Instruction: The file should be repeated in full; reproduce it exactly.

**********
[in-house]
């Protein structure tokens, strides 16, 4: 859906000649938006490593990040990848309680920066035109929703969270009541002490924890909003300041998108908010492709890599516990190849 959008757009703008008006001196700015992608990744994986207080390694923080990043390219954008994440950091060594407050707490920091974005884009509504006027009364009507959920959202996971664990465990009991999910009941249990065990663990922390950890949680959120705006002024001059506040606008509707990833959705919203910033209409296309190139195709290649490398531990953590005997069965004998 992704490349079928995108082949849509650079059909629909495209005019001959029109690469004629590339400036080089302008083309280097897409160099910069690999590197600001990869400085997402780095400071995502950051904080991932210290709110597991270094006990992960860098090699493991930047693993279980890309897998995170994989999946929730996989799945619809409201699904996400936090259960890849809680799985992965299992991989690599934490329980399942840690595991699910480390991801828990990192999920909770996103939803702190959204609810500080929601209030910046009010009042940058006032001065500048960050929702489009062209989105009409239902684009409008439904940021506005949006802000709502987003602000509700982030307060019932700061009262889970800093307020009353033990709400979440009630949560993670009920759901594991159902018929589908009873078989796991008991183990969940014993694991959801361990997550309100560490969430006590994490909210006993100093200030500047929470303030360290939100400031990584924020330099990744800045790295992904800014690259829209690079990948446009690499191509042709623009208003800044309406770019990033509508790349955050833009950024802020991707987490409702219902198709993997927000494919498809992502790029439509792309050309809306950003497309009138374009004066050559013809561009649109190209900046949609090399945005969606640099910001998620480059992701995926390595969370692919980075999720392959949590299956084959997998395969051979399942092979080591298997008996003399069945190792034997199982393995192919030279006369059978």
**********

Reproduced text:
[in-house]
């Protein structure tokens, strides 16, 4: 859906000649938006490593990040990848309680920066035109929703969270009541002490924890909003300041998108908010492709890599516990190849 959008757009703008008006001196700015992608990744994986207080390694923080990043390219954008994440950091060594407050707490920091974005884009509504006027009364009507959920959202996971664990465990009991999910009941249990065990663990922390950890949680959120705006002024001059506040606008509707990833959705919203910033209409296309190139195709290649490398531990953590005997069965004998 992704490349079928995108082949849509650079059909629909495209005019001959029109690469004629590339400036080089302008083309280097897409160099910069690999590197600001990869400085997402780095400071995502950051904080991932210290709110597991270094006990992960860098090699493991930047693993279980890309897998995170994989999946929730996989799945619809409201699904996400936090259960890849809680799985992965299992991989690599934490329980399942840690595991699910480390991801828990990192999920909770996103939803702190959204609810500080929601209030910046009010009042940058006032001065500048960050929702489009062209989105009409239902684009409008439904940021506005949006802000709502987003602000509700982030307060019932700061009262889970800093307020009353033990709400979440009630949560993670009920759901594991159902018929589908009873078989796991008991183990969940014993694991959801361990997550309100560490969430006590994490909210006993100093200030500047929470303030360290939100400031990584924020330099990744800045790295992904800014690259829209690079990948446009690499191509042709623009208003800044309406770019990033509508790349955050833009950024802020991707987490409702219902198709993997927000494919498809992502790029439509792309050309809306950003497309009138374009004066050559013809561009649109190209900046949609090399945005969606640099910001998620480059992701995926390595969370692919980075999720392959949590299956084959997998395969051979399942092979080591298997008996003399069945190792034997199982393995192919030279006369059978």